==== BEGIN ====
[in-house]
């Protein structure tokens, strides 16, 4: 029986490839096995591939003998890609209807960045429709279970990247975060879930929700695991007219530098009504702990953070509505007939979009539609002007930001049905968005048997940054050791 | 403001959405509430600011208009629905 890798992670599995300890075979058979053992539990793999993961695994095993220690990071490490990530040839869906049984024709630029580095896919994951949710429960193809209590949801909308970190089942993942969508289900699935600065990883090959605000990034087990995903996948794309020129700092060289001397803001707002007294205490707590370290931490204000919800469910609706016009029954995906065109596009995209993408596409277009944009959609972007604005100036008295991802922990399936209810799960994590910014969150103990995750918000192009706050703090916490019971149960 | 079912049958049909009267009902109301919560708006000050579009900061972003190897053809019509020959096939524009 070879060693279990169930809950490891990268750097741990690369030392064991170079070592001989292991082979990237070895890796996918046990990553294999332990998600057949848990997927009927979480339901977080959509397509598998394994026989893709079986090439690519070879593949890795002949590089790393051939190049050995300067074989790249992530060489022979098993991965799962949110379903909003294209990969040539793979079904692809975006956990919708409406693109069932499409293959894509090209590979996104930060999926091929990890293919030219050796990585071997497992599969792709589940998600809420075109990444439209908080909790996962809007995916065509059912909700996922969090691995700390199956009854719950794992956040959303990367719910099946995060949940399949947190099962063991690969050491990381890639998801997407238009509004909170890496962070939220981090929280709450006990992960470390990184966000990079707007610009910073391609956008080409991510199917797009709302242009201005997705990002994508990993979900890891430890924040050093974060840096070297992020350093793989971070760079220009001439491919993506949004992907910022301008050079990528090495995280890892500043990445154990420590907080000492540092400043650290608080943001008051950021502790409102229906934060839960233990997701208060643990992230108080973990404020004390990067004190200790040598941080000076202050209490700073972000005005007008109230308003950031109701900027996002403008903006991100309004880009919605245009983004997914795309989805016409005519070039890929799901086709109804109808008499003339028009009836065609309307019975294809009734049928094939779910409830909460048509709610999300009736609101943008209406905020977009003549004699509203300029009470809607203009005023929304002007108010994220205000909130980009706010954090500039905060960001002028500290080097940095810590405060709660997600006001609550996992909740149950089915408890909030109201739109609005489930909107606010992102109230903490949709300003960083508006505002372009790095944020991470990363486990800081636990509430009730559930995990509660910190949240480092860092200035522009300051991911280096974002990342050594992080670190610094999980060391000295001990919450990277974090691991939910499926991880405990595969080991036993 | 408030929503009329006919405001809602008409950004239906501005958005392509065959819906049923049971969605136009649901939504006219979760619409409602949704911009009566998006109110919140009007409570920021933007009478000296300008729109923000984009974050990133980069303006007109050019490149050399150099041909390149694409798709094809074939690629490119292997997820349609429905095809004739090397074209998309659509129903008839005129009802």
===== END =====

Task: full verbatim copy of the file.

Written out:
[in-house]
């Protein structure tokens, strides 16, 4: 029986490839096995591939003998890609209807960045429709279970990247975060879930929700695991007219530098009504702990953070509505007939979009539609002007930001049905968005048997940054050791 | 403001959405509430600011208009629905 890798992670599995300890075979058979053992539990793999993961695994095993220690990071490490990530040839869906049984024709630029580095896919994951949710429960193809209590949801909308970190089942993942969508289900699935600065990883090959605000990034087990995903996948794309020129700092060289001397803001707002007294205490707590370290931490204000919800469910609706016009029954995906065109596009995209993408596409277009944009959609972007604005100036008295991802922990399936209810799960994590910014969150103990995750918000192009706050703090916490019971149960 | 079912049958049909009267009902109301919560708006000050579009900061972003190897053809019509020959096939524009 070879060693279990169930809950490891990268750097741990690369030392064991170079070592001989292991082979990237070895890796996918046990990553294999332990998600057949848990997927009927979480339901977080959509397509598998394994026989893709079986090439690519070879593949890795002949590089790393051939190049050995300067074989790249992530060489022979098993991965799962949110379903909003294209990969040539793979079904692809975006956990919708409406693109069932499409293959894509090209590979996104930060999926091929990890293919030219050796990585071997497992599969792709589940998600809420075109990444439209908080909790996962809007995916065509059912909700996922969090691995700390199956009854719950794992956040959303990367719910099946995060949940399949947190099962063991690969050491990381890639998801997407238009509004909170890496962070939220981090929280709450006990992960470390990184966000990079707007610009910073391609956008080409991510199917797009709302242009201005997705990002994508990993979900890891430890924040050093974060840096070297992020350093793989971070760079220009001439491919993506949004992907910022301008050079990528090495995280890892500043990445154990420590907080000492540092400043650290608080943001008051950021502790409102229906934060839960233990997701208060643990992230108080973990404020004390990067004190200790040598941080000076202050209490700073972000005005007008109230308003950031109701900027996002403008903006991100309004880009919605245009983004997914795309989805016409005519070039890929799901086709109804109808008499003339028009009836065609309307019975294809009734049928094939779910409830909460048509709610999300009736609101943008209406905020977009003549004699509203300029009470809607203009005023929304002007108010994220205000909130980009706010954090500039905060960001002028500290080097940095810590405060709660997600006001609550996992909740149950089915408890909030109201739109609005489930909107606010992102109230903490949709300003960083508006505002372009790095944020991470990363486990800081636990509430009730559930995990509660910190949240480092860092200035522009300051991911280096974002990342050594992080670190610094999980060391000295001990919450990277974090691991939910499926991880405990595969080991036993 | 408030929503009329006919405001809602008409950004239906501005958005392509065959819906049923049971969605136009649901939504006219979760619409409602949704911009009566998006109110919140009007409570920021933007009478000296300008729109923000984009974050990133980069303006007109050019490149050399150099041909390149694409798709094809074939690629490119292997997820349609429905095809004739090397074209998309659509129903008839005129009802």